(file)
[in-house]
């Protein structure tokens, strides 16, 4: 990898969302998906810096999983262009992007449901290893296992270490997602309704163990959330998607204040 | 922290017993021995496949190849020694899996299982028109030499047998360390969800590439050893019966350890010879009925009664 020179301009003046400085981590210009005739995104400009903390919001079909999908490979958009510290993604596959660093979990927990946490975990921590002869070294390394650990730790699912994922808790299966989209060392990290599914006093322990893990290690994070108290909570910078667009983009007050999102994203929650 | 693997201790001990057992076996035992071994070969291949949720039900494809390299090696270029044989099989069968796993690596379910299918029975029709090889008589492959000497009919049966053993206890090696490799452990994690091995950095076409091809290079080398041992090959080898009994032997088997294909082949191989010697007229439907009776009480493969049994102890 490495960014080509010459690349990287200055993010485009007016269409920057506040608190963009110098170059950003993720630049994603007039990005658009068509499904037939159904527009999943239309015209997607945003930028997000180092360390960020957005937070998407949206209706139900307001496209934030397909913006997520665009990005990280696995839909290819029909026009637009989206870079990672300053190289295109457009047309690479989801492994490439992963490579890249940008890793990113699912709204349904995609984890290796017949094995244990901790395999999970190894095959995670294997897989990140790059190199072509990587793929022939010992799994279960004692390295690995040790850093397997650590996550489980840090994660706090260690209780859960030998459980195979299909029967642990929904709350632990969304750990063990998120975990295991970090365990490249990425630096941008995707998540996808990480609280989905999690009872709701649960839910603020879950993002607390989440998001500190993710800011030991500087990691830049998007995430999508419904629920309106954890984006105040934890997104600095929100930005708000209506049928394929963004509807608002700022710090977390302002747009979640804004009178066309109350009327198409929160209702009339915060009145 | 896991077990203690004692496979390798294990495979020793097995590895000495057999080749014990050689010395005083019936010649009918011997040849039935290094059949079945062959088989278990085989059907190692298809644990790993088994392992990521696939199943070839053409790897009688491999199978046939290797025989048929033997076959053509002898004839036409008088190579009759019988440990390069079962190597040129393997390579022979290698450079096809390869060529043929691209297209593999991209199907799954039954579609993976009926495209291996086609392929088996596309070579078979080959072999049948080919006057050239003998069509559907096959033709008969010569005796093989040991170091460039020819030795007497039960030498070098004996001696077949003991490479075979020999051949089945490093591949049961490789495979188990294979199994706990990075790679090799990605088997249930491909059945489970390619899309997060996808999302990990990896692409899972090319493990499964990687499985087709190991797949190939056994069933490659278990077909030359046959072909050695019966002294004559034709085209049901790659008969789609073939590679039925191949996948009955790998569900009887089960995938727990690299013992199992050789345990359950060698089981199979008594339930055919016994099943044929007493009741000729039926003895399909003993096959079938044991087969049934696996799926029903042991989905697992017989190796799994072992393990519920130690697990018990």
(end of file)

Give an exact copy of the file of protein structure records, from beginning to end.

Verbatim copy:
[in-house]
């Protein structure tokens, strides 16, 4: 990898969302998906810096999983262009992007449901290893296992270490997602309704163990959330998607204040 | 922290017993021995496949190849020694899996299982028109030499047998360390969800590439050893019966350890010879009925009664 020179301009003046400085981590210009005739995104400009903390919001079909999908490979958009510290993604596959660093979990927990946490975990921590002869070294390394650990730790699912994922808790299966989209060392990290599914006093322990893990290690994070108290909570910078667009983009007050999102994203929650 | 693997201790001990057992076996035992071994070969291949949720039900494809390299090696270029044989099989069968796993690596379910299918029975029709090889008589492959000497009919049966053993206890090696490799452990994690091995950095076409091809290079080398041992090959080898009994032997088997294909082949191989010697007229439907009776009480493969049994102890 490495960014080509010459690349990287200055993010485009007016269409920057506040608190963009110098170059950003993720630049994603007039990005658009068509499904037939159904527009999943239309015209997607945003930028997000180092360390960020957005937070998407949206209706139900307001496209934030397909913006997520665009990005990280696995839909290819029909026009637009989206870079990672300053190289295109457009047309690479989801492994490439992963490579890249940008890793990113699912709204349904995609984890290796017949094995244990901790395999999970190894095959995670294997897989990140790059190199072509990587793929022939010992799994279960004692390295690995040790850093397997650590996550489980840090994660706090260690209780859960030998459980195979299909029967642990929904709350632990969304750990063990998120975990295991970090365990490249990425630096941008995707998540996808990480609280989905999690009872709701649960839910603020879950993002607390989440998001500190993710800011030991500087990691830049998007995430999508419904629920309106954890984006105040934890997104600095929100930005708000209506049928394929963004509807608002700022710090977390302002747009979640804004009178066309109350009327198409929160209702009339915060009145 | 896991077990203690004692496979390798294990495979020793097995590895000495057999080749014990050689010395005083019936010649009918011997040849039935290094059949079945062959088989278990085989059907190692298809644990790993088994392992990521696939199943070839053409790897009688491999199978046939290797025989048929033997076959053509002898004839036409008088190579009759019988440990390069079962190597040129393997390579022979290698450079096809390869060529043929691209297209593999991209199907799954039954579609993976009926495209291996086609392929088996596309070579078979080959072999049948080919006057050239003998069509559907096959033709008969010569005796093989040991170091460039020819030795007497039960030498070098004996001696077949003991490479075979020999051949089945490093591949049961490789495979188990294979199994706990990075790679090799990605088997249930491909059945489970390619899309997060996808999302990990990896692409899972090319493990499964990687499985087709190991797949190939056994069933490659278990077909030359046959072909050695019966002294004559034709085209049901790659008969789609073939590679039925191949996948009955790998569900009887089960995938727990690299013992199992050789345990359950060698089981199979008594339930055919016994099943044929007493009741000729039926003895399909003993096959079938044991087969049934696996799926029903042991989905697992017989190796799994072992393990519920130690697990018990």